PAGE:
While 20 distinct notices of alleged overpayment is tedious, it is worth it once you get to the third level, before an unbiased administrative law judge (ALJ), when you can consolidate the separate appeals to show the judge the madness.
Legally, the MACs cannot withhold or recoup funds while you appeal, although this is not always followed. In the case that the MACs recoup/withhold during your appeal, if it will cause irreparable harm to your company, then you need to get an injunction in court to suspend the recoupment/withhold.
According to multiple sources, the appeal success rate at the first and second levels are low, approximately 20%. This is to be expected since the first level is before the entity that determined that you owe money and the second level is not much better. The third level, however, is before an impartial ALJ. The success rate at that level is upwards of 75-80%. In the gambling game of life, those are good odds.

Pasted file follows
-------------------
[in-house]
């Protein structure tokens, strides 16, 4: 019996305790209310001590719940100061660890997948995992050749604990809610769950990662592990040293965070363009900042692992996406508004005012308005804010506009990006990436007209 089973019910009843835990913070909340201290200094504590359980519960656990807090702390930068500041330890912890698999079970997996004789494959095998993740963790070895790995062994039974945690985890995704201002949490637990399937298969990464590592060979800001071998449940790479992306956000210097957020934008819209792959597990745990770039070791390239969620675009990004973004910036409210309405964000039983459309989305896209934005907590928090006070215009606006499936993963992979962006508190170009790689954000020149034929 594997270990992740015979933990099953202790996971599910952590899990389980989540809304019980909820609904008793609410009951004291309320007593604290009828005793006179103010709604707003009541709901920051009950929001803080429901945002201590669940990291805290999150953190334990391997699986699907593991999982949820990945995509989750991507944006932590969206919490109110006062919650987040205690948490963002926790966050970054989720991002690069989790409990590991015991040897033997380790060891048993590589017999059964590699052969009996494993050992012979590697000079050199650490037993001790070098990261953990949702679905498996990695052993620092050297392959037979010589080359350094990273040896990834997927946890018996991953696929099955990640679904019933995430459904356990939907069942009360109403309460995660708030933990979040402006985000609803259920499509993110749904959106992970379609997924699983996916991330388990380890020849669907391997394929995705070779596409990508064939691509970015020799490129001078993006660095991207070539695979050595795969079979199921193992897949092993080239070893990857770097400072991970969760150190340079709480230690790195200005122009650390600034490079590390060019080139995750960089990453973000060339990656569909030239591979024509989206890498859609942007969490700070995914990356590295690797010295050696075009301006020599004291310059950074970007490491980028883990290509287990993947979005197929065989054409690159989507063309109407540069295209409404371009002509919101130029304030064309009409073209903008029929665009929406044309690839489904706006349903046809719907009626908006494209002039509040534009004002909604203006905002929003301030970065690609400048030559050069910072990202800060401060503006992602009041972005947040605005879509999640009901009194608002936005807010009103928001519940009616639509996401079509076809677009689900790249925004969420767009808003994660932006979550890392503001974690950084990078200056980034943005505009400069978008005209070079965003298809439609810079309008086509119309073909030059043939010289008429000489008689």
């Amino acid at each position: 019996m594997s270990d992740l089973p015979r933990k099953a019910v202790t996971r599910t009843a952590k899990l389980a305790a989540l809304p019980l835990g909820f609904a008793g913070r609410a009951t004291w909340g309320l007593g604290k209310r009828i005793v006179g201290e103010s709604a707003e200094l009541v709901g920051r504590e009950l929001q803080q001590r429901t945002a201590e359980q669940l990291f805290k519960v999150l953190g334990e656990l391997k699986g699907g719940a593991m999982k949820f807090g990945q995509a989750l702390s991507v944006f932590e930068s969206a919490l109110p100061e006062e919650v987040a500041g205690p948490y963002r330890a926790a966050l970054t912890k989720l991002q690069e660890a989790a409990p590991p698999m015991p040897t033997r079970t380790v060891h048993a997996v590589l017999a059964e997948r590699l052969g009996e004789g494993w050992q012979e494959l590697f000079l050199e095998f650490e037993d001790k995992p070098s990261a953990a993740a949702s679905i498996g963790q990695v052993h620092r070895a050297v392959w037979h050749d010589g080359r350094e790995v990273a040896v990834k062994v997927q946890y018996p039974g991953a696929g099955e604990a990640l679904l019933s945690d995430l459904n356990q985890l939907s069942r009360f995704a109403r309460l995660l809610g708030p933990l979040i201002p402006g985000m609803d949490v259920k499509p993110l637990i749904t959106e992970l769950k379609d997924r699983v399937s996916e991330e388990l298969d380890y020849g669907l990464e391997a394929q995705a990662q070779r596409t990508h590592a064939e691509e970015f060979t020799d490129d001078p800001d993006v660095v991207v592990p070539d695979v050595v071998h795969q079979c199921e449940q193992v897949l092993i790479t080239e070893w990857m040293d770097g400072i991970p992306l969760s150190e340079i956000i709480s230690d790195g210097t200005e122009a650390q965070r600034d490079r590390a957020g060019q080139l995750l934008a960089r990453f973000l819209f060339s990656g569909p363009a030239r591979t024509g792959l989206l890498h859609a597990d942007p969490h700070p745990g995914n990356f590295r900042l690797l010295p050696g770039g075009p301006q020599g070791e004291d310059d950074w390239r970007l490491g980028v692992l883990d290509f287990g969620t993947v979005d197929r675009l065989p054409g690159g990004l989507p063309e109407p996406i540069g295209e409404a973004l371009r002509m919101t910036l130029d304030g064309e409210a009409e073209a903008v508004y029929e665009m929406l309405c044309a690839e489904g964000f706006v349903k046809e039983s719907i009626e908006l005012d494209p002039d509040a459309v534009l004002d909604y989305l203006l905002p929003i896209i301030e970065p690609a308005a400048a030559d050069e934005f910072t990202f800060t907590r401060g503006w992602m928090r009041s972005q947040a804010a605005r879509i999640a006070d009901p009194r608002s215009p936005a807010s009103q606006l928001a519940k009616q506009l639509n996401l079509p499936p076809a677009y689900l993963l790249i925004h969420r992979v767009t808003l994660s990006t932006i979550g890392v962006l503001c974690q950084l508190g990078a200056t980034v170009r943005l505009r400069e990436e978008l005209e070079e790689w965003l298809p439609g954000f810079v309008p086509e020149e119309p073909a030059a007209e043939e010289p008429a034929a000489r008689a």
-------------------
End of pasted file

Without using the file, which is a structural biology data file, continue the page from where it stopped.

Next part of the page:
Recovery Audit Contractors (RACs) have been prevalent in traditional Medicare and Medicaid for years now. However, RACs have not knocked on the doors of providers who accept Medicare Advantage yet, despite the Affordable Care Act (ACA) requiring them to do so by 2010. Are RACs going to target Medicare Advantage? Keep reading…
RACs are like the Big Bad Wolf in the “Three Little Pigs.” “Little pig, little pig, let me in!” “Not by the hair of my chinny chin chin!” “Then I’ll huff and puff and blow your house down!”
According to the Center for Medicare and Medicaid Services (CMS), “the Recovery Audit Program’s mission is to identify and correct Medicare improper payments through the efficient detection and collection of overpayments made on claims of health care services provided to Medicare beneficiaries, and the identification of underpayments to providers so that the CMS can implement actions that will prevent future improper payments in all 50 states.”